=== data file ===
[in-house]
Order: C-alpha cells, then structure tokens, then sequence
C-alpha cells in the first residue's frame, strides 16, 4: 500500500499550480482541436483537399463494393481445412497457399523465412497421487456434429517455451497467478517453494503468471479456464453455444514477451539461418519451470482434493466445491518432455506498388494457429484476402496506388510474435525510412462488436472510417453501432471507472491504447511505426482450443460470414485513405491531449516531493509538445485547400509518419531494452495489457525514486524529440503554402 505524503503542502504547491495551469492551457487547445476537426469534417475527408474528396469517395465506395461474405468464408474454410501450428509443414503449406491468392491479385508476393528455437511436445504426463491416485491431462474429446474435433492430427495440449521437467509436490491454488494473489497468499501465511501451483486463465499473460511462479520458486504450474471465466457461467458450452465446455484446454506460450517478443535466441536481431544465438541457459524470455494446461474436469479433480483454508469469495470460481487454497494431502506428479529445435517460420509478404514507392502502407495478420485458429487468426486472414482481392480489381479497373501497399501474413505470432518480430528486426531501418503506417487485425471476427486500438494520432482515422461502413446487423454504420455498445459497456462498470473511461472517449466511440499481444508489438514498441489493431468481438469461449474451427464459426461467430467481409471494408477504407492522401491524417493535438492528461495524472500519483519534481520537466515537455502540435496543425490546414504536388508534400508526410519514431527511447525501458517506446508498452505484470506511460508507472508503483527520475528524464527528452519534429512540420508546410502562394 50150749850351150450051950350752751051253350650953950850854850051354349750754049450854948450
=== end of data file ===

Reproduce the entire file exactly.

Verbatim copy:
[in-house]
Order: C-alpha cells, then structure tokens, then sequence
C-alpha cells in the first residue's frame, strides 16, 4: 500500500499550480482541436483537399463494393481445412497457399523465412497421487456434429517455451497467478517453494503468471479456464453455444514477451539461418519451470482434493466445491518432455506498388494457429484476402496506388510474435525510412462488436472510417453501432471507472491504447511505426482450443460470414485513405491531449516531493509538445485547400509518419531494452495489457525514486524529440503554402 505524503503542502504547491495551469492551457487547445476537426469534417475527408474528396469517395465506395461474405468464408474454410501450428509443414503449406491468392491479385508476393528455437511436445504426463491416485491431462474429446474435433492430427495440449521437467509436490491454488494473489497468499501465511501451483486463465499473460511462479520458486504450474471465466457461467458450452465446455484446454506460450517478443535466441536481431544465438541457459524470455494446461474436469479433480483454508469469495470460481487454497494431502506428479529445435517460420509478404514507392502502407495478420485458429487468426486472414482481392480489381479497373501497399501474413505470432518480430528486426531501418503506417487485425471476427486500438494520432482515422461502413446487423454504420455498445459497456462498470473511461472517449466511440499481444508489438514498441489493431468481438469461449474451427464459426461467430467481409471494408477504407492522401491524417493535438492528461495524472500519483519534481520537466515537455502540435496543425490546414504536388508534400508526410519514431527511447525501458517506446508498452505484470506511460508507472508503483527520475528524464527528452519534429512540420508546410502562394 50150749850351150450051950350752751051253350650953950850854850051354349750754049450854948450